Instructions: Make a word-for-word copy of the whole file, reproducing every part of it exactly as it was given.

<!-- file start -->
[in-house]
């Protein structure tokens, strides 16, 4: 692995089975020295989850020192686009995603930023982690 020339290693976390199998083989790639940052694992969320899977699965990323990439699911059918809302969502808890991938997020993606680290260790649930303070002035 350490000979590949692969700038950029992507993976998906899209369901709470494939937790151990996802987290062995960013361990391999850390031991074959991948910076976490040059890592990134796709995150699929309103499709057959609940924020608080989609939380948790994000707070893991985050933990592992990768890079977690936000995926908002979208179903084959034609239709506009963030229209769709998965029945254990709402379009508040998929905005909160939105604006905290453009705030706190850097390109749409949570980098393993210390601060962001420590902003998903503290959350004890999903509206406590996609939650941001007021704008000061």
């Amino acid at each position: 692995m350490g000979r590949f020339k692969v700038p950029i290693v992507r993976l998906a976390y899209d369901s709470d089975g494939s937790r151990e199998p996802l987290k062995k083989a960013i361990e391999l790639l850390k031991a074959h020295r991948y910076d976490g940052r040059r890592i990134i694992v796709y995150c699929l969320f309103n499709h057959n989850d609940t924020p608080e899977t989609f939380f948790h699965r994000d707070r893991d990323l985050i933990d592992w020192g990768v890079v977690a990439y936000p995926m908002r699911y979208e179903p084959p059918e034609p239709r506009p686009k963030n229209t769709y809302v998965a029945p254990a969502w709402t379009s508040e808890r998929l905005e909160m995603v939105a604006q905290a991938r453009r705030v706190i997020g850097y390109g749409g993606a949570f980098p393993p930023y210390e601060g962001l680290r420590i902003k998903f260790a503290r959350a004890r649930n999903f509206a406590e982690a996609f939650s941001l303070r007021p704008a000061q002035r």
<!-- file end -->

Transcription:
[in-house]
């Protein structure tokens, strides 16, 4: 692995089975020295989850020192686009995603930023982690 020339290693976390199998083989790639940052694992969320899977699965990323990439699911059918809302969502808890991938997020993606680290260790649930303070002035 350490000979590949692969700038950029992507993976998906899209369901709470494939937790151990996802987290062995960013361990391999850390031991074959991948910076976490040059890592990134796709995150699929309103499709057959609940924020608080989609939380948790994000707070893991985050933990592992990768890079977690936000995926908002979208179903084959034609239709506009963030229209769709998965029945254990709402379009508040998929905005909160939105604006905290453009705030706190850097390109749409949570980098393993210390601060962001420590902003998903503290959350004890999903509206406590996609939650941001007021704008000061």
């Amino acid at each position: 692995m350490g000979r590949f020339k692969v700038p950029i290693v992507r993976l998906a976390y899209d369901s709470d089975g494939s937790r151990e199998p996802l987290k062995k083989a960013i361990e391999l790639l850390k031991a074959h020295r991948y910076d976490g940052r040059r890592i990134i694992v796709y995150c699929l969320f309103n499709h057959n989850d609940t924020p608080e899977t989609f939380f948790h699965r994000d707070r893991d990323l985050i933990d592992w020192g990768v890079v977690a990439y936000p995926m908002r699911y979208e179903p084959p059918e034609p239709r506009p686009k963030n229209t769709y809302v998965a029945p254990a969502w709402t379009s508040e808890r998929l905005e909160m995603v939105a604006q905290a991938r453009r705030v706190i997020g850097y390109g749409g993606a949570f980098p393993p930023y210390e601060g962001l680290r420590i902003k998903f260790a503290r959350a004890r649930n999903f509206a406590e982690a996609f939650s941001l303070r007021p704008a000061q002035r």